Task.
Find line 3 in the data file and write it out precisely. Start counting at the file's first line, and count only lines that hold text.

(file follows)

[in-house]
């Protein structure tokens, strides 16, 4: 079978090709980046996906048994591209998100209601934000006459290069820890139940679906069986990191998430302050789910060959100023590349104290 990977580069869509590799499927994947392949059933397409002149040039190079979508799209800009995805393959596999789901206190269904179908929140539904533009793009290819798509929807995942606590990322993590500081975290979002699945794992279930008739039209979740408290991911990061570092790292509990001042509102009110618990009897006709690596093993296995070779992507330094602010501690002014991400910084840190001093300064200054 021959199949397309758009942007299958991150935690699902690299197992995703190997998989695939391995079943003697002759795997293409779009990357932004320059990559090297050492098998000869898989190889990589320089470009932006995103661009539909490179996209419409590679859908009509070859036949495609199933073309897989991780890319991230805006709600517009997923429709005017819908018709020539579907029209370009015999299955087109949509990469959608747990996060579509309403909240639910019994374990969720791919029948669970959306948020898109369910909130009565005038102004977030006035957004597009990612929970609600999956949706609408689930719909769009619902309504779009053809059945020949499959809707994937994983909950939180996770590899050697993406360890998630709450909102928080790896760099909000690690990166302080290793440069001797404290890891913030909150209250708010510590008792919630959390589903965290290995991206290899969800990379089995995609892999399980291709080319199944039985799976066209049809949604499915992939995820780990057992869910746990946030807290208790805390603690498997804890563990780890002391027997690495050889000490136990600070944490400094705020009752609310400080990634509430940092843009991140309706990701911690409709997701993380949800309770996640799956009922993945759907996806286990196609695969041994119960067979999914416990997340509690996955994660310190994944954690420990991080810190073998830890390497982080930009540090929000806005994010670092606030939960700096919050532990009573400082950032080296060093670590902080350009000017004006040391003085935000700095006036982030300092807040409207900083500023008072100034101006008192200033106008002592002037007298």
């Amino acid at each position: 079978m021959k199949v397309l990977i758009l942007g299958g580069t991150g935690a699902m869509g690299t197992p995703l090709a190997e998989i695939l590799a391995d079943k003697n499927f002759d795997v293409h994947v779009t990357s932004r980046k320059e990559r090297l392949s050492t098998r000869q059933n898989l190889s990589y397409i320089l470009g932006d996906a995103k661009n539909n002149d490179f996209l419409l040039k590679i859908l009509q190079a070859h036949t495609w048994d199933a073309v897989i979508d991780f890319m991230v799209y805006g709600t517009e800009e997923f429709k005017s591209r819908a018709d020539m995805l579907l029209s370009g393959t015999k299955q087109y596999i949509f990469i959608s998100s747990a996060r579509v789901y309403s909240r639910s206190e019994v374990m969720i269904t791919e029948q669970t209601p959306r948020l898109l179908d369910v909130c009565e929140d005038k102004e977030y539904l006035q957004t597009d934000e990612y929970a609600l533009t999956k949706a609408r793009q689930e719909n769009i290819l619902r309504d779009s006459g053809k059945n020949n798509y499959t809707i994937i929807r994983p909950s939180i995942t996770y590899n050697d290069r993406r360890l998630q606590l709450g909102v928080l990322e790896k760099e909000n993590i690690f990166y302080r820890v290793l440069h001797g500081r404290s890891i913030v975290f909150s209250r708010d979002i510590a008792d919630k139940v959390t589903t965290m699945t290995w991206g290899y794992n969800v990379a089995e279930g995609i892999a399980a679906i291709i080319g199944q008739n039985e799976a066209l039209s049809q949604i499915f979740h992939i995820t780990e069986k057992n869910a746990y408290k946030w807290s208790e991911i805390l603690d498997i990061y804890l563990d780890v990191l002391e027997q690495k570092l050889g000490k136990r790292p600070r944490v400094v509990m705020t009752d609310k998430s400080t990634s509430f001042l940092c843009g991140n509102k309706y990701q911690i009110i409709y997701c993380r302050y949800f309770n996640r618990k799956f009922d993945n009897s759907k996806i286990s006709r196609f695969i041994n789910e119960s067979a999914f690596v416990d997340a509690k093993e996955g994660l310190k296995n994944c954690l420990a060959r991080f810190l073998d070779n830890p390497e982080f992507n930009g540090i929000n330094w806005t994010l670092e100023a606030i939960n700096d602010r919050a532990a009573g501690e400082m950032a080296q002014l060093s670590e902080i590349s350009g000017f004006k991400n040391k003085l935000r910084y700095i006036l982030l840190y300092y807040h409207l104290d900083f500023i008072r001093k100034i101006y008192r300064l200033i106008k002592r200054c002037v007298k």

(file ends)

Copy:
């Amino acid at each position: 079978m021959k199949v397309l990977i758009l942007g299958g580069t991150g935690a699902m869509g690299t197992p995703l090709a190997e998989i695939l590799a391995d079943k003697n499927f002759d795997v293409h994947v779009t990357s932004r980046k320059e990559r090297l392949s050492t098998r000869q059933n898989l190889s990589y397409i320089l470009g932006d996906a995103k661009n539909n002149d490179f996209l419409l040039k590679i859908l009509q190079a070859h036949t495609w048994d199933a073309v897989i979508d991780f890319m991230v799209y805006g709600t517009e800009e997923f429709k005017s591209r819908a018709d020539m995805l579907l029209s370009g393959t015999k299955q087109y596999i949509f990469i959608s998100s747990a996060r579509v789901y309403s909240r639910s206190e019994v374990m969720i269904t791919e029948q669970t209601p959306r948020l898109l179908d369910v909130c009565e929140d005038k102004e977030y539904l006035q957004t597009d934000e990612y929970a609600l533009t999956k949706a609408r793009q689930e719909n769009i290819l619902r309504d779009s006459g053809k059945n020949n798509y499959t809707i994937i929807r994983p909950s939180i995942t996770y590899n050697d290069r993406r360890l998630q606590l709450g909102v928080l990322e790896k760099e909000n993590i690690f990166y302080r820890v290793l440069h001797g500081r404290s890891i913030v975290f909150s209250r708010d979002i510590a008792d919630k139940v959390t589903t965290m699945t290995w991206g290899y794992n969800v990379a089995e279930g995609i892999a399980a679906i291709i080319g199944q008739n039985e799976a066209l039209s049809q949604i499915f979740h992939i995820t780990e069986k057992n869910a746990y408290k946030w807290s208790e991911i805390l603690d498997i990061y804890l563990d780890v990191l002391e027997q690495k570092l050889g000490k136990r790292p600070r944490v400094v509990m705020t009752d609310k998430s400080t990634s509430f001042l940092c843009g991140n509102k309706y990701q911690i009110i409709y997701c993380r302050y949800f309770n996640r618990k799956f009922d993945n009897s759907k996806i286990s006709r196609f695969i041994n789910e119960s067979a999914f690596v416990d997340a509690k093993e996955g994660l310190k296995n994944c954690l420990a060959r991080f810190l073998d070779n830890p390497e982080f992507n930009g540090i929000n330094w806005t994010l670092e100023a606030i939960n700096d602010r919050a532990a009573g501690e400082m950032a080296q002014l060093s670590e902080i590349s350009g000017f004006k991400n040391k003085l935000r910084y700095i006036l982030l840190y300092y807040h409207l104290d900083f500023i008072r001093k100034i101006y008192r300064l200033i106008k002592r200054c002037v007298k």